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DEPRESSION

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WHAT’S HAPPENING?

You’re not just sad. This is worse than that. It’s like someone’s sucked the colour out of life.

The things you used to enjoy don’t give you pleasure anymore. Getting up in the morning feels like a battle. The world feels dark. And you’ve felt like this a while now – a few weeks or maybe even months.

There’s no denying the fact that the change can be both an emotional and physical rollercoaster. But what causes depression in the menopause?

Dealing with tricksy symptoms is thought to be one of the reasons women may become depressed during this time of their lives. If you’re coping with disrupted sleep, hot flushes, and anxiety just to name a few, it’s easy to see how you might slip into a very low mood.

Some medical professionals believe the risk of depression increases as we transition into the perimenopause because our hormones are fluctuating erratically.

There is also some evidence that the risk may rise again during early menopause and then when we’re post-menopausal due to significantly reduced oestrogen levels.

You may also be more prone to depression during your menopausal journey if you’ve experienced it at other times in your life.

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FOR YOU
FOR OTHERS

TOP TIPS FOR YOU

Want to know how to fight depression in menopause? Although it may seem impossible right now, you can and will feel better if you do something about it. Here are some practical steps you can take.

Before you read on, if you’re in the UK and need someone to talk to right away, you can call the Samaritans 24/7, 365 days a year on 116 123 for a confidential, judgement-free conversation.

SPEAK TO YOUR DOCTOR

If you’re concerned about your mental health or think you may have depression, we recommend you pay a visit to your GP.

It can be hard to start the conversation when you’re in the room, so take in a little list of the thoughts and feelings you’ve been experiencing and how they’re affecting your everyday life.

And don’t worry if you just cry at them – you won’t be the first to do so, and you certainly won’t be the last. Verbalising these emotions can be massively overwhelming but also hugely liberating, so don’t be surprised if the waterworks flood out.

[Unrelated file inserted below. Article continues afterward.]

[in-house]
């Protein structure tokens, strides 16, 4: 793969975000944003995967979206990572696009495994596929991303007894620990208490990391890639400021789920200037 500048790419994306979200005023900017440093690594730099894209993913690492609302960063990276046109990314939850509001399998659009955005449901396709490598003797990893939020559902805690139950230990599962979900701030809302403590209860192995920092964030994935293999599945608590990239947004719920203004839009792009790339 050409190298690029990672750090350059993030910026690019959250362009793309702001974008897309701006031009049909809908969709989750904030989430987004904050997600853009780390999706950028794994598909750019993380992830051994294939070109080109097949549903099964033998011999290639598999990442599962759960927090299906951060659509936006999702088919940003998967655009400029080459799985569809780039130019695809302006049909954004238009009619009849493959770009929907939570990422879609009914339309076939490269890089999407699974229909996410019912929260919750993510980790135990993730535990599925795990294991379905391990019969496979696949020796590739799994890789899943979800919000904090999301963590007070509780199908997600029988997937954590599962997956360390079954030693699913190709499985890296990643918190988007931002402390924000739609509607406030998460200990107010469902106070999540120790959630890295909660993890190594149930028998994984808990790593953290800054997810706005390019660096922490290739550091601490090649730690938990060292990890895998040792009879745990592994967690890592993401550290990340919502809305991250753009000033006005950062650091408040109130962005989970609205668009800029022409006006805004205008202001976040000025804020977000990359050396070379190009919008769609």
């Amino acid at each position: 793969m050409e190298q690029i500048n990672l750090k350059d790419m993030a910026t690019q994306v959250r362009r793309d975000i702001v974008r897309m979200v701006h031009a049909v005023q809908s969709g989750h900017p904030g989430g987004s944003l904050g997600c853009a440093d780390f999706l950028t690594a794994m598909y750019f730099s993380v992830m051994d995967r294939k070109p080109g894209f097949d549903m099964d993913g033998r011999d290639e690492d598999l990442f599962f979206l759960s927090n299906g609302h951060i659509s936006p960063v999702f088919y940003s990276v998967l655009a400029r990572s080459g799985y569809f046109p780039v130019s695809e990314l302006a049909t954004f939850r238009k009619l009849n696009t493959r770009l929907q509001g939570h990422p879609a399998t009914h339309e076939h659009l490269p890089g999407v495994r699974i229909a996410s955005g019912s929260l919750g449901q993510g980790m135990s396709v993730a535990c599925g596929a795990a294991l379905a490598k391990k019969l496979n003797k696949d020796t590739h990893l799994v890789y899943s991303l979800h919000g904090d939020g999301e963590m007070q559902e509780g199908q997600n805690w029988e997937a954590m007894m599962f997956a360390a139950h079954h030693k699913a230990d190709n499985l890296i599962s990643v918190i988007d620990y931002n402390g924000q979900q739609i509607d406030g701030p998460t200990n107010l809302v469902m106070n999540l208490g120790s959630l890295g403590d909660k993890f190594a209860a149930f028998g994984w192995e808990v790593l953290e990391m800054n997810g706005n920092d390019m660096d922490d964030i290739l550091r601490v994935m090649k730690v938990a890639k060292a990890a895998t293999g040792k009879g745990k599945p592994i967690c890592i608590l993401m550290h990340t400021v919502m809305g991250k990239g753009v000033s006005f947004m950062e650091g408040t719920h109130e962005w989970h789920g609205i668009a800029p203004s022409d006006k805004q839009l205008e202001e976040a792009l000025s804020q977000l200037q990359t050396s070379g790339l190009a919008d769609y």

Your doctor should discuss a treatment plan with you and may suggest things like online self-help, group support, counselling or medication in the form of an antidepressant.

OPEN UP TO THOSE YOU LOVE

It’s easy when you’re feeling low to withdraw from friends and family. This may especially be a problem if you’re also struggling with menopausal anxiety and the thought of being in a social situation terrifies you.

But speaking to people you know and trust can take some of the weight off your shoulders, and socialising (as horrendous as the thought may seem) can end up really boosting your mood.

If you’re struggling to open up to those close to you, you might want to consider reaching out to a therapist or counsellor. You can find someone local to you here.

EAT A BANANA EVERY DAY

Antidepressants aren’t the only way to boost levels of mood-enhancing serotonin in your brain.

Bananas naturally contain serotonin, but more importantly, they’re rich in vitamin B6. This is the vitamin our body needs to be able to produce its own serotonin.

Eating the occasional banana as a snack won’t do you any harm, but to really boost your chances of seeing the benefits (and your mood), eat one daily.

TRY TO EXERCISE REGULARLY

Exercise releases endorphins – your brain’s own-brand pick-me-up.

It might feel like the last thing you want to do, especially if you’re also affected by another menopausal symptom, lack of motivation, but getting a bit of a sweat on can do wonders for your mind as well as your body.

Start off small – a 20-minute walk a day perhaps, or a few lengths of the pool. You’ll soon see that you don’t have to train like an Olympian to feel the benefit.

KICK THE BOOZE FOR A BIT